In his paper "Literature, Ideology and the Imaginary," Marcello Potocco analyses the elusive relation between literature and ideology. The notion of the "social imaginary" -- as developed by Castoriadis -- brings the possibility to reconsider the relation between the literary structure, its reception, and ideology. While ideology is seen as a radical expression of the social imaginary in modern society, it can only manifest itself through the ideological function, which does not necessarily destruct the aesthetic experience. In a literary structure, elements may exist that enable a strong identification with the extra-textual world, but this involves primarily identifications with significations of the social imaginary. In an ideological text, affective elements play a secondary role, while conceptual-rational, and subject-material elements provide the basis for the reader's identification. An ideological structure retains a largely conventional, "pragmatic" relation between the signifiers and the signified, linking them to the social imaginary and, possibly, a uniform interpretative code. Nevertheless, the (non-)realization of the ideological function within a text always depends on the social, extra-textual codes of interpretation, since ideology can only interpellate as a socio-historical force imposed on a text.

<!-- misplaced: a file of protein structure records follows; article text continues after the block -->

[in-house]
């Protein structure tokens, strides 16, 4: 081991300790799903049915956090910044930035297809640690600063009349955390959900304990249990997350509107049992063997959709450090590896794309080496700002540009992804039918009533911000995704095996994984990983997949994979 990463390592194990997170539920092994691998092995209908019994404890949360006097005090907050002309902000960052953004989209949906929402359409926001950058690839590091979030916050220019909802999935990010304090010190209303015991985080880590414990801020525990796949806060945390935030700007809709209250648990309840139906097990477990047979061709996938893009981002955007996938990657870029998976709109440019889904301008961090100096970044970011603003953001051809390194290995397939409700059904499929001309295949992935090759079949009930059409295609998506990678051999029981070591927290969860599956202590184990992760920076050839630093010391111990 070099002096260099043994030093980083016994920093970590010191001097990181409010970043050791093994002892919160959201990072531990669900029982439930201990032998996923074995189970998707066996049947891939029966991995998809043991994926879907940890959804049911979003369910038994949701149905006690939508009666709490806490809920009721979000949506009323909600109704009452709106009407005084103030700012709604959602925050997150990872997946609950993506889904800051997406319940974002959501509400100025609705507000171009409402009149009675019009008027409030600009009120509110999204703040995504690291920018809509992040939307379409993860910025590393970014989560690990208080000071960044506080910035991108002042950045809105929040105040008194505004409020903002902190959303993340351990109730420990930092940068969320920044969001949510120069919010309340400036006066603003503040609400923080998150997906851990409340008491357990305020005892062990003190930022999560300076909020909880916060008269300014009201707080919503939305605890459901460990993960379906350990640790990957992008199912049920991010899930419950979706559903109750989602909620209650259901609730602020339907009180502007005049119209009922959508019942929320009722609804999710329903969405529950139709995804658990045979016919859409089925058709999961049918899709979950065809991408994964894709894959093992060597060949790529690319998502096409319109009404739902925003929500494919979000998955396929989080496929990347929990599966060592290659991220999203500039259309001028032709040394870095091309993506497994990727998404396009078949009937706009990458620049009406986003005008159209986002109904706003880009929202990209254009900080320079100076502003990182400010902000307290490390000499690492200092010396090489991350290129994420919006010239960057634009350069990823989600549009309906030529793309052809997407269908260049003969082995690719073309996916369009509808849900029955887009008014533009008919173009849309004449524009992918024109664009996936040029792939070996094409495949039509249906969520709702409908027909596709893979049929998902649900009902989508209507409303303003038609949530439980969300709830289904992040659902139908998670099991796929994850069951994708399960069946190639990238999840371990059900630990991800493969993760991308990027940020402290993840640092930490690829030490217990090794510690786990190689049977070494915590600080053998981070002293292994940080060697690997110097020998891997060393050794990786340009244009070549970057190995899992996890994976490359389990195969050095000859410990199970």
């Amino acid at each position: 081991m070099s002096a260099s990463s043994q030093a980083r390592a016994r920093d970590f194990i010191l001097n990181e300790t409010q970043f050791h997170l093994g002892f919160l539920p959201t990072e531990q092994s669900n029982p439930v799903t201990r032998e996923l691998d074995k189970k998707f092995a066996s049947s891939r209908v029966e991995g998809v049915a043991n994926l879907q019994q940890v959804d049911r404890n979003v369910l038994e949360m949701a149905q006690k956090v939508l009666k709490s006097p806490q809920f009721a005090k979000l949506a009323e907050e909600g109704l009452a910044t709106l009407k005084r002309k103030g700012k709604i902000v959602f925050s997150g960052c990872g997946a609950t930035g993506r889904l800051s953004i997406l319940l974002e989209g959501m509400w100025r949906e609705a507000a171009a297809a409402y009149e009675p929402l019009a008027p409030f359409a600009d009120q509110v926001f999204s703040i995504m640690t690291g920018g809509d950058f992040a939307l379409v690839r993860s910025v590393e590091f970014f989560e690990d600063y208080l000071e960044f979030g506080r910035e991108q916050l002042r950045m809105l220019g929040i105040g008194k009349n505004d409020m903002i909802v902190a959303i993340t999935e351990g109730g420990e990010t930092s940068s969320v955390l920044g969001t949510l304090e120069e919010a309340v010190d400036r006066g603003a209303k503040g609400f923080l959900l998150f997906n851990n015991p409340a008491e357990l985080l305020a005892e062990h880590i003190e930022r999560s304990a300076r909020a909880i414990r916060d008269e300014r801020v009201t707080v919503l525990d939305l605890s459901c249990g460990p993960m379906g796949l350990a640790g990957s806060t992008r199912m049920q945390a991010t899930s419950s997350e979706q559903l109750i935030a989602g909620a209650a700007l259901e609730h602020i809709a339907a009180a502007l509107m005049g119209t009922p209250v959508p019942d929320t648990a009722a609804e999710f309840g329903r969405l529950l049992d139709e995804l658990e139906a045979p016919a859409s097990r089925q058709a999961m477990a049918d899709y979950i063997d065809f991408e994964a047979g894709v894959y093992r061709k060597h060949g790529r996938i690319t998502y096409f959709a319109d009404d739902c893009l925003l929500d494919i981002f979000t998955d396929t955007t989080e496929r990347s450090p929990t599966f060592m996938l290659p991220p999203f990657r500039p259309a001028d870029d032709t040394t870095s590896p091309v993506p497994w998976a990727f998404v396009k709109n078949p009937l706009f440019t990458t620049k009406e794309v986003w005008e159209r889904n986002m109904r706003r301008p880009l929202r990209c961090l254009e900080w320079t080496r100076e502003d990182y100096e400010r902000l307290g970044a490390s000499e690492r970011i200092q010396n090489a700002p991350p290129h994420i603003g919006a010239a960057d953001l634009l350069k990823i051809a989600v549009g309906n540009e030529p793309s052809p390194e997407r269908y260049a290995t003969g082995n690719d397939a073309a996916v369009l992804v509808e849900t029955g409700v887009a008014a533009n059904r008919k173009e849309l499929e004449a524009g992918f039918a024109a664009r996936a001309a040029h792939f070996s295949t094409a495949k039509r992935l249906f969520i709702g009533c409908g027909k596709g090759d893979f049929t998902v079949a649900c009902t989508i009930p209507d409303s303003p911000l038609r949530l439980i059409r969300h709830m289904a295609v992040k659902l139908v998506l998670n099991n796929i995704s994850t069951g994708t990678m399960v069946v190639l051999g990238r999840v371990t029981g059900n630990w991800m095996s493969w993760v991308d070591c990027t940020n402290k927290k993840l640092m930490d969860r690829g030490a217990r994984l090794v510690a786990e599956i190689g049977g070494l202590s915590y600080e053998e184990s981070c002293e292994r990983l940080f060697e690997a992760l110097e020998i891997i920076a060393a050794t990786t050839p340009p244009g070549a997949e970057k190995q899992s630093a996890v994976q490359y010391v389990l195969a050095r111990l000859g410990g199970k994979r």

"Literature, Ideology, and the Imaginary."
CLCWeb: Comparative Literature and Culture
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